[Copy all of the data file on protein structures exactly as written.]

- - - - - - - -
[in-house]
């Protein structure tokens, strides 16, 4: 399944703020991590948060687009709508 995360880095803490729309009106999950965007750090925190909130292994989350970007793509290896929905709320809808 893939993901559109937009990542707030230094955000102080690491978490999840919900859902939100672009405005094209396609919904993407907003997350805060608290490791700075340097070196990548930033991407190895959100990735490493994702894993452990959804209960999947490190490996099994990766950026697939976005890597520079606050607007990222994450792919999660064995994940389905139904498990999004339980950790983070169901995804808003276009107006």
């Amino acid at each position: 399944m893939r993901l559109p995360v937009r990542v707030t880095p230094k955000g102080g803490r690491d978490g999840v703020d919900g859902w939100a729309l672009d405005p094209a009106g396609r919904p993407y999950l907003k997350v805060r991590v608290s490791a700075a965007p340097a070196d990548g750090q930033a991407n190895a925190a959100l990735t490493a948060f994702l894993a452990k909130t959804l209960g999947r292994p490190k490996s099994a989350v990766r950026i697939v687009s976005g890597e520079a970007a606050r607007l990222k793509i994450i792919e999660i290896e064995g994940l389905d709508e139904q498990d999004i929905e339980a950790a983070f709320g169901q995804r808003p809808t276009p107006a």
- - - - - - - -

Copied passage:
[in-house]
């Protein structure tokens, strides 16, 4: 399944703020991590948060687009709508 995360880095803490729309009106999950965007750090925190909130292994989350970007793509290896929905709320809808 893939993901559109937009990542707030230094955000102080690491978490999840919900859902939100672009405005094209396609919904993407907003997350805060608290490791700075340097070196990548930033991407190895959100990735490493994702894993452990959804209960999947490190490996099994990766950026697939976005890597520079606050607007990222994450792919999660064995994940389905139904498990999004339980950790983070169901995804808003276009107006």
């Amino acid at each position: 399944m893939r993901l559109p995360v937009r990542v707030t880095p230094k955000g102080g803490r690491d978490g999840v703020d919900g859902w939100a729309l672009d405005p094209a009106g396609r919904p993407y999950l907003k997350v805060r991590v608290s490791a700075a965007p340097a070196d990548g750090q930033a991407n190895a925190a959100l990735t490493a948060f994702l894993a452990k909130t959804l209960g999947r292994p490190k490996s099994a989350v990766r950026i697939v687009s976005g890597e520079a970007a606050r607007l990222k793509i994450i792919e999660i290896e064995g994940l389905d709508e139904q498990d999004i929905e339980a950790a983070f709320g169901q995804r808003p809808t276009p107006a």